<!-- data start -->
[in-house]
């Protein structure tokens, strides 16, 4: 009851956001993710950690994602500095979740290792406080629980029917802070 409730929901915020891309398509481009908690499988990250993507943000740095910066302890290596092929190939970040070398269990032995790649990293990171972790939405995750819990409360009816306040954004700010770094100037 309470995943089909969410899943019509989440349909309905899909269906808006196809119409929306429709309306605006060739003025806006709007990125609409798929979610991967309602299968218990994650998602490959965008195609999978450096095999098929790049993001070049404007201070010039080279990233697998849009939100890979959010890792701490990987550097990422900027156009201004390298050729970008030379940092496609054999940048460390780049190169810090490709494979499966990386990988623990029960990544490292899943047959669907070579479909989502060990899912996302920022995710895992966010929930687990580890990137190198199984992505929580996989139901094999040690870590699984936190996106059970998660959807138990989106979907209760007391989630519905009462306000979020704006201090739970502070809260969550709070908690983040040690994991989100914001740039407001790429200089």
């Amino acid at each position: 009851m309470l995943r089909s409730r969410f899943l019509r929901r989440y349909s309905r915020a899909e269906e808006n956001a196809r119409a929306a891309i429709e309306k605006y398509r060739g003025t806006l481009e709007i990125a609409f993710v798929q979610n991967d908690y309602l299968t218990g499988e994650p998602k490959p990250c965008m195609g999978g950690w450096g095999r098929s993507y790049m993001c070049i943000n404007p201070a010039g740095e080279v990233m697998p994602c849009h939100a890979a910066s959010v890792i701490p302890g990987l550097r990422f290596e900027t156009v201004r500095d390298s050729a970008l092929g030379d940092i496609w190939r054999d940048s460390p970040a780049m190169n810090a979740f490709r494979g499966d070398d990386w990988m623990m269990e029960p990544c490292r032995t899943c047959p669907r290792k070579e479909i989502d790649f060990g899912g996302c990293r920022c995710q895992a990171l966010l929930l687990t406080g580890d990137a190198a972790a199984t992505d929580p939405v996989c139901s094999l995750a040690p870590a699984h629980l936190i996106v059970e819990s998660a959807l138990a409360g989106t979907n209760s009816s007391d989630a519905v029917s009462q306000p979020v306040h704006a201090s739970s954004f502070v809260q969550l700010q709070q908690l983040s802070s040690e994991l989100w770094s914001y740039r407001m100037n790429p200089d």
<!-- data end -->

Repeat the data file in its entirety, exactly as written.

[in-house]
């Protein structure tokens, strides 16, 4: 009851956001993710950690994602500095979740290792406080629980029917802070 409730929901915020891309398509481009908690499988990250993507943000740095910066302890290596092929190939970040070398269990032995790649990293990171972790939405995750819990409360009816306040954004700010770094100037 309470995943089909969410899943019509989440349909309905899909269906808006196809119409929306429709309306605006060739003025806006709007990125609409798929979610991967309602299968218990994650998602490959965008195609999978450096095999098929790049993001070049404007201070010039080279990233697998849009939100890979959010890792701490990987550097990422900027156009201004390298050729970008030379940092496609054999940048460390780049190169810090490709494979499966990386990988623990029960990544490292899943047959669907070579479909989502060990899912996302920022995710895992966010929930687990580890990137190198199984992505929580996989139901094999040690870590699984936190996106059970998660959807138990989106979907209760007391989630519905009462306000979020704006201090739970502070809260969550709070908690983040040690994991989100914001740039407001790429200089």
């Amino acid at each position: 009851m309470l995943r089909s409730r969410f899943l019509r929901r989440y349909s309905r915020a899909e269906e808006n956001a196809r119409a929306a891309i429709e309306k605006y398509r060739g003025t806006l481009e709007i990125a609409f993710v798929q979610n991967d908690y309602l299968t218990g499988e994650p998602k490959p990250c965008m195609g999978g950690w450096g095999r098929s993507y790049m993001c070049i943000n404007p201070a010039g740095e080279v990233m697998p994602c849009h939100a890979a910066s959010v890792i701490p302890g990987l550097r990422f290596e900027t156009v201004r500095d390298s050729a970008l092929g030379d940092i496609w190939r054999d940048s460390p970040a780049m190169n810090a979740f490709r494979g499966d070398d990386w990988m623990m269990e029960p990544c490292r032995t899943c047959p669907r290792k070579e479909i989502d790649f060990g899912g996302c990293r920022c995710q895992a990171l966010l929930l687990t406080g580890d990137a190198a972790a199984t992505d929580p939405v996989c139901s094999l995750a040690p870590a699984h629980l936190i996106v059970e819990s998660a959807l138990a409360g989106t979907n209760s009816s007391d989630a519905v029917s009462q306000p979020v306040h704006a201090s739970s954004f502070v809260q969550l700010q709070q908690l983040s802070s040690e994991l989100w770094s914001y740039r407001m100037n790429p200089d």